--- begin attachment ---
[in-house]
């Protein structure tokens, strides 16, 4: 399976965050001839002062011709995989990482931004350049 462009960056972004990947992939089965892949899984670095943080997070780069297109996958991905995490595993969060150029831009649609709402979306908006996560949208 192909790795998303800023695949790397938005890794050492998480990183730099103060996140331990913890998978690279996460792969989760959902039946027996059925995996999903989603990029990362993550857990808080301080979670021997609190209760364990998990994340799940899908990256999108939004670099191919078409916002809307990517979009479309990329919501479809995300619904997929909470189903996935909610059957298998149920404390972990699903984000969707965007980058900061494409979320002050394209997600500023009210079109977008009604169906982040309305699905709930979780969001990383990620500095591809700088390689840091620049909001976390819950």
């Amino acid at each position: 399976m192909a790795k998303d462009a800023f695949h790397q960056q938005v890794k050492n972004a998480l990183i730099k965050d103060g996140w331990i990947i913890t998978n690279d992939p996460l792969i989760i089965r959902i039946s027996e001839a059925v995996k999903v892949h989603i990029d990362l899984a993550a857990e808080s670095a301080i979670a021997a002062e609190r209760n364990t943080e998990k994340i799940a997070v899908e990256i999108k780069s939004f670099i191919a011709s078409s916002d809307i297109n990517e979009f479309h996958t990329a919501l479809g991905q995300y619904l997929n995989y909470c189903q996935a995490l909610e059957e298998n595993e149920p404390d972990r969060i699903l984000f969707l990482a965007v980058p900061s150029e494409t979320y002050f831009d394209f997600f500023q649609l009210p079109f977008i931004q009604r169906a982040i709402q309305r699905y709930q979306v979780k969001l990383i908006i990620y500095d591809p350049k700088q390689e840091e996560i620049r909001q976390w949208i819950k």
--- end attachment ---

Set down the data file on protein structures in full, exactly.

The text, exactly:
[in-house]
């Protein structure tokens, strides 16, 4: 399976965050001839002062011709995989990482931004350049 462009960056972004990947992939089965892949899984670095943080997070780069297109996958991905995490595993969060150029831009649609709402979306908006996560949208 192909790795998303800023695949790397938005890794050492998480990183730099103060996140331990913890998978690279996460792969989760959902039946027996059925995996999903989603990029990362993550857990808080301080979670021997609190209760364990998990994340799940899908990256999108939004670099191919078409916002809307990517979009479309990329919501479809995300619904997929909470189903996935909610059957298998149920404390972990699903984000969707965007980058900061494409979320002050394209997600500023009210079109977008009604169906982040309305699905709930979780969001990383990620500095591809700088390689840091620049909001976390819950």
């Amino acid at each position: 399976m192909a790795k998303d462009a800023f695949h790397q960056q938005v890794k050492n972004a998480l990183i730099k965050d103060g996140w331990i990947i913890t998978n690279d992939p996460l792969i989760i089965r959902i039946s027996e001839a059925v995996k999903v892949h989603i990029d990362l899984a993550a857990e808080s670095a301080i979670a021997a002062e609190r209760n364990t943080e998990k994340i799940a997070v899908e990256i999108k780069s939004f670099i191919a011709s078409s916002d809307i297109n990517e979009f479309h996958t990329a919501l479809g991905q995300y619904l997929n995989y909470c189903q996935a995490l909610e059957e298998n595993e149920p404390d972990r969060i699903l984000f969707l990482a965007v980058p900061s150029e494409t979320y002050f831009d394209f997600f500023q649609l009210p079109f977008i931004q009604r169906a982040i709402q309305r699905y709930q979306v979780k969001l990383i908006i990620y500095d591809p350049k700088q390689e840091e996560i620049r909001q976390w949208i819950k």